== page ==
FTViewME DataStoreOption 3: PanelView Plus CE or 6 (or ViewME Station) DataStore ActiveX

The PanelView Plus CE, PanelView Plus 6, and ViewME Station all have the ability to use a free Rockwell ActiveX called “DataStore.” What this object does is simply log tags you choose to a CSV file which you can later copy to your PC and open in MS Excel.


  • Automated data collection using your PVPlus 6 or CE at no extra charge


  • Manual retrieval
  • Not in a database

XLReporterOption 4: XLReporter from SyTech  

For over a decade I’ve been a fan of this simple yet elegant package which is basically a report generating add-on for MS Excel.

Before using this package, my automated RSView32 datalog reports were VBA queries of my RSView32 collected datalogs which I stored in MS Access. while this old method worked great, it was technically far beyond what most clients wanted to do to generate reports.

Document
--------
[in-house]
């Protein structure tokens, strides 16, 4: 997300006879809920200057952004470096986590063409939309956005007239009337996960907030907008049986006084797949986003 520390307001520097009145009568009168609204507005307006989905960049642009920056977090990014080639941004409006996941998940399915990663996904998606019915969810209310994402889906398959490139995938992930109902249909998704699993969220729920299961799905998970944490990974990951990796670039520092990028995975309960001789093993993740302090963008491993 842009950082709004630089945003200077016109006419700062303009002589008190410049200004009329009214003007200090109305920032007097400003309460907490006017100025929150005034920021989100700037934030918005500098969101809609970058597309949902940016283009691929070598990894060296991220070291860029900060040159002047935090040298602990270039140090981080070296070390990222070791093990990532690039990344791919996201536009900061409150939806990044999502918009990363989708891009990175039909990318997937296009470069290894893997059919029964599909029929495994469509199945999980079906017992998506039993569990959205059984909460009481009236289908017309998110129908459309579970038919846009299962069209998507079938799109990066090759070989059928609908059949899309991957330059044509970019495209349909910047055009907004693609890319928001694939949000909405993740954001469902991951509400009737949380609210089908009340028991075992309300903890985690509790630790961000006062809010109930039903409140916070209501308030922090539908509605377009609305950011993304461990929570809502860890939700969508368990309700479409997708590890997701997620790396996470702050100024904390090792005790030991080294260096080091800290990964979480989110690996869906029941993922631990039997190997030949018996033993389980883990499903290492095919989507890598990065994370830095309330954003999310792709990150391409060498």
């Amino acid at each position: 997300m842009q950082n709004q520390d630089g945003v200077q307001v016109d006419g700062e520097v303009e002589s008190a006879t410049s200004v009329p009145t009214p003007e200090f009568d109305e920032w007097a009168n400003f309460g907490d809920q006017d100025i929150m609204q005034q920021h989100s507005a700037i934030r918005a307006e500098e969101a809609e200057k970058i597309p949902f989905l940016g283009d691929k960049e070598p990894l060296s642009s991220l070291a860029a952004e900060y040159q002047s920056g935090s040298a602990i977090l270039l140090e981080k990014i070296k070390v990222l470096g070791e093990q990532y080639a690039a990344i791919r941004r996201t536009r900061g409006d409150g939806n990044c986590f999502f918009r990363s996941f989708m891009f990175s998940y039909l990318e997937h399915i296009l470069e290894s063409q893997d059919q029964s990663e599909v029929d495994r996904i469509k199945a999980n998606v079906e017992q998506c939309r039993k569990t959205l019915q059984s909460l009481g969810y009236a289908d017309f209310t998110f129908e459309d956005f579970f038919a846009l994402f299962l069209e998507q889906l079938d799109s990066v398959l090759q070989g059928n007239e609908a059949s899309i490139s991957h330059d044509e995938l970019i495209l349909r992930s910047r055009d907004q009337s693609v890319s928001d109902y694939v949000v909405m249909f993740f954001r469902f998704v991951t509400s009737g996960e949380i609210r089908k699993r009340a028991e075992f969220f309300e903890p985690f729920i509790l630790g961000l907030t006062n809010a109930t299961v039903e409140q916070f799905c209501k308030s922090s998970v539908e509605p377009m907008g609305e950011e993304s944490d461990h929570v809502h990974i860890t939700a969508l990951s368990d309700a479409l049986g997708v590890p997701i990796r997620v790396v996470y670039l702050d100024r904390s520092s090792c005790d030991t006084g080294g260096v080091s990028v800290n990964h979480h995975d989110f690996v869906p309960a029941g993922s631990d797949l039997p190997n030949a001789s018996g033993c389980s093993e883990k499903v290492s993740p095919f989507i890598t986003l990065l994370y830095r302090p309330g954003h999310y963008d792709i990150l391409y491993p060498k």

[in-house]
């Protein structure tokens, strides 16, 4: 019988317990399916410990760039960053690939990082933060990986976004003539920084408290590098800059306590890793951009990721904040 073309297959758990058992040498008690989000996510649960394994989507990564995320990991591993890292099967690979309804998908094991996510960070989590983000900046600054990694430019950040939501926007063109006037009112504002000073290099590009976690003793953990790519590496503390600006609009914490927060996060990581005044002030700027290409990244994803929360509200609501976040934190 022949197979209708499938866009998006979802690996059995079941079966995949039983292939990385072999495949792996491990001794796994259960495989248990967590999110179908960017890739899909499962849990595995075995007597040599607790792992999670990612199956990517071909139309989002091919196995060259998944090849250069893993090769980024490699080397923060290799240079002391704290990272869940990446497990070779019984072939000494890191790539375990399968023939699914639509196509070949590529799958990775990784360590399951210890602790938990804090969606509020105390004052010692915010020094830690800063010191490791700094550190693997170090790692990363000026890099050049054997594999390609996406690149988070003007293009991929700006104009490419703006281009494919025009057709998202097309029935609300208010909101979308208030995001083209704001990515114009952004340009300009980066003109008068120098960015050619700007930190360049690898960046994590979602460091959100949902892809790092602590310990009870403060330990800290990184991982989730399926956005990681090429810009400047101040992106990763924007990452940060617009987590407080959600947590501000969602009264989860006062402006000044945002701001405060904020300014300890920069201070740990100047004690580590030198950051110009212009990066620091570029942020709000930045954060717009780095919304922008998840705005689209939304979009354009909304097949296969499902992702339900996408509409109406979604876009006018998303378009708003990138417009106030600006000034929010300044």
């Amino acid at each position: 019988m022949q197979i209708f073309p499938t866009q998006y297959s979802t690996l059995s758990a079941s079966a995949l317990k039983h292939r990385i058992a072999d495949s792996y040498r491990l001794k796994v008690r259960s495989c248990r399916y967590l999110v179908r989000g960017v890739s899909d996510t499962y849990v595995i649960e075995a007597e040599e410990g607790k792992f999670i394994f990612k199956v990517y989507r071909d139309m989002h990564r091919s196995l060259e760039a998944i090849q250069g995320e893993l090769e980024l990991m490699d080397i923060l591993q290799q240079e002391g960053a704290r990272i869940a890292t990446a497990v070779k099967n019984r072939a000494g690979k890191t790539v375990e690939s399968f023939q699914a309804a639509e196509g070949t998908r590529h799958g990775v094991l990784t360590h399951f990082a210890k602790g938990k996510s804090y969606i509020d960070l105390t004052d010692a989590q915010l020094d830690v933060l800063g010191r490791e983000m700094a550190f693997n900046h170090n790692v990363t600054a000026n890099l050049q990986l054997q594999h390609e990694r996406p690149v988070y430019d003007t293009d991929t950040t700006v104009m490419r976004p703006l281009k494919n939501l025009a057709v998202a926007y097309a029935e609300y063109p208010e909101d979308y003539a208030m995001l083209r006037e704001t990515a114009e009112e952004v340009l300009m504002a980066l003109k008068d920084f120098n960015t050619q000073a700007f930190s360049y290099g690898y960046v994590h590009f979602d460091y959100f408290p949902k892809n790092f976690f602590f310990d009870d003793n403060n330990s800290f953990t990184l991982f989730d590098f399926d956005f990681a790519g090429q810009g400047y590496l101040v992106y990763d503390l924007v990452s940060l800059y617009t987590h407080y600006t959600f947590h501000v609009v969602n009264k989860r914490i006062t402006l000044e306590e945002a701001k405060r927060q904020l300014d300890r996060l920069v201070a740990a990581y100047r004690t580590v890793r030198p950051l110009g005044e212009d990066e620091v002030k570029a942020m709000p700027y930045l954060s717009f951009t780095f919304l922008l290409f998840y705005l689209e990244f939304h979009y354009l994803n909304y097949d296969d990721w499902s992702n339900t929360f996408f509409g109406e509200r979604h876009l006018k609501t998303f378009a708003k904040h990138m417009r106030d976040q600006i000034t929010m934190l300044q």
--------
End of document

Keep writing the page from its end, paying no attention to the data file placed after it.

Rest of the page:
But with XLReporter, Ms Excel, and RSLinx Classic you can not only setup data collection into spreadsheets directly, but you also can generate some good looking reports automatically. For more information on XLReporter, check out their website at


  • No code to write
  • Easy to use
  • Great tech support


  • Price starts around $1000 (without RSLinx or MS Excel)
  • Not a database (options to read databases can be purchased)

ViewStudio SplashOption 5: FactoryTalk View Site Edition  

ViewSE’s data logging features are fairly extensive. You can configure unlimited number of datalogs, and run up to 20 simultaneously. Each datalog can have up to 10,000 tags in it (ViewSE has no tag limit,) and they can be logged to either a compressed format (extractable with a free utility,) or better yet to any database which supports ODBC (MS SQL Server Express is included.)


  • Supports 20 datalogs simultaneously logging 10,000 tags each
  • Supports most databases via ODBC
  • Comes with RSLinx Classic and Enterprise (ViewSE versions)


  • Can’t easily view data directly in MS Excel
  • Cost of ViewStudio Development and ViewSE runtime (if not already owned)

FT Historian SE SlideOption 6: FactoryTalk Historian SE